25 Feb 2019 |
World innovation news |
Innovative Materials and Advanced Manufacturing
3D Printing: New Prospects for Energy Materials
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As 3D printing gains new ground in industry, its techniques are becoming more refined and its range of materials is expanding. Energy materials offer special challenges to engineers because they require specific measures and control. Researchers at Purdue University have developed a new, faster, safer 3D printing method that can produce greener energy materials.
What Is an Energy Material?
Energy materials are characterized by their ability to release energy intensively over a very short time. They can be in a solid, liquid or gas form and are used in military and civil applications. The released energy can be used as thermal or mechanical energy. From these materials, explosives and pyrotechnics, for example, can be made.
The team used a simple inkjet printer to print a nano-thermite-based material. As explained in the following video, nano-thermites are composites made of oxidants and reductive agents mixed at the nanoscale. They are characterized by the large amounts of heat produced when ignited.
The printer must produce this type of material with care, without creating voids that can cause serious accidents. To do this, the team has equipped the printer with a device that allows to safely deposit energy materials, and achieve a high level of accuracy. The printer nozzle generates high amplitude ultrasonic vibrations, which reduces friction of highly viscous materials on its walls and facilitates their passage. The method also makes ensures a more accurate flow.
The team created this technology to print viscous materials with a consistency similar to clay. This type of material presents several constraints in the printing of high-resolution parts. Jeffrey Rhoads, professor at Purdue’s School of Mechanical Engineering and co-author of the study, said the method is notable for its ability to print energy materials without using solvents to reduce their viscosity. With this new technology production, is faster, more environmentally friendly, and cheaper. The method can also be used to print biomedical implants, foods, drugs, etc.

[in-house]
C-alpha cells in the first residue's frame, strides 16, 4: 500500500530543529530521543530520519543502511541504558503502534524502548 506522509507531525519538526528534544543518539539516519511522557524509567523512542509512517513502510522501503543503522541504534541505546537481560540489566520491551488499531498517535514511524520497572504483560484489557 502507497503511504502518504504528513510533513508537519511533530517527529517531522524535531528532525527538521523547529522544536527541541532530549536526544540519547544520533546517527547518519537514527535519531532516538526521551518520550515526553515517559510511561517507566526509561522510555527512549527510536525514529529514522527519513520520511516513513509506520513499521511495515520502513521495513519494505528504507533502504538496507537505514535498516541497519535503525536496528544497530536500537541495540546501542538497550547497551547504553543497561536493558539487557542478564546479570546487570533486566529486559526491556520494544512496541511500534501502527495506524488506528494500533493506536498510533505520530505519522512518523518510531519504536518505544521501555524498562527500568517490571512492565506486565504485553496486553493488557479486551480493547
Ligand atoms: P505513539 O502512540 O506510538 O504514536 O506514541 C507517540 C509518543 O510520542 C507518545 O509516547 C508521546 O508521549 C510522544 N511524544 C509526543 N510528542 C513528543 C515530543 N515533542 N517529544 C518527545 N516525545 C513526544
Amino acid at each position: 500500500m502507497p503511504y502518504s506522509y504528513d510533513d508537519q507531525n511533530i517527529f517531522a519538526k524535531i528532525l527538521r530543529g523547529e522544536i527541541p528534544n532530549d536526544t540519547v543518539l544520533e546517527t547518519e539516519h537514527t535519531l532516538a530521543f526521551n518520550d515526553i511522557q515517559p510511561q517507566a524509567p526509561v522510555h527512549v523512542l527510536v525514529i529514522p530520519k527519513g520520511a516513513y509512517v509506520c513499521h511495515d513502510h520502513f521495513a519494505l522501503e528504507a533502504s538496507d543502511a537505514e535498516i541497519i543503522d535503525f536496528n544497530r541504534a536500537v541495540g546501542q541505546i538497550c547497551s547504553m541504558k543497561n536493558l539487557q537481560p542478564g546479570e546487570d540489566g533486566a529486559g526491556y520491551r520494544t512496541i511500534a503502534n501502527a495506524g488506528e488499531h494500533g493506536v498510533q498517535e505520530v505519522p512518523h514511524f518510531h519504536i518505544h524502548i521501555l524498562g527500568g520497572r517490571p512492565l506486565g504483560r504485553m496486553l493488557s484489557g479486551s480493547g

The study entitled “Selectively-deposited energetic materials: A feasibility study of the piezoelectric inkjet printing of nanothermites,” was co-authored by Allison K. Murray, Whitney A. Novotny, Trevor J. Fleck, I. Emre Gunduz, Steven F. Son, George T-C. Chiu, and Rhoads, and published in Science Direct in August 2018.
It demonstrated the feasibility and effectiveness of the proposed method. The researchers tested three piezoelectric inkjet printers to determine the ability of each system to make aluminum oxide and copper nano-thermite-based parts. They also tested the material’s propagation and combustion speeds from the samples obtained.
Rhoads launched the start-up Next Offset Solutions Inc., in collaboration with his colleagues. The company specializes in the manufacture of 3D printers and energy materials. Their aim is to supply their products to the US Department of Defense and Department of Energy as well as their subcontractors.
The new printing process was patented with the help of the Purdue Office of Technology Commercialization.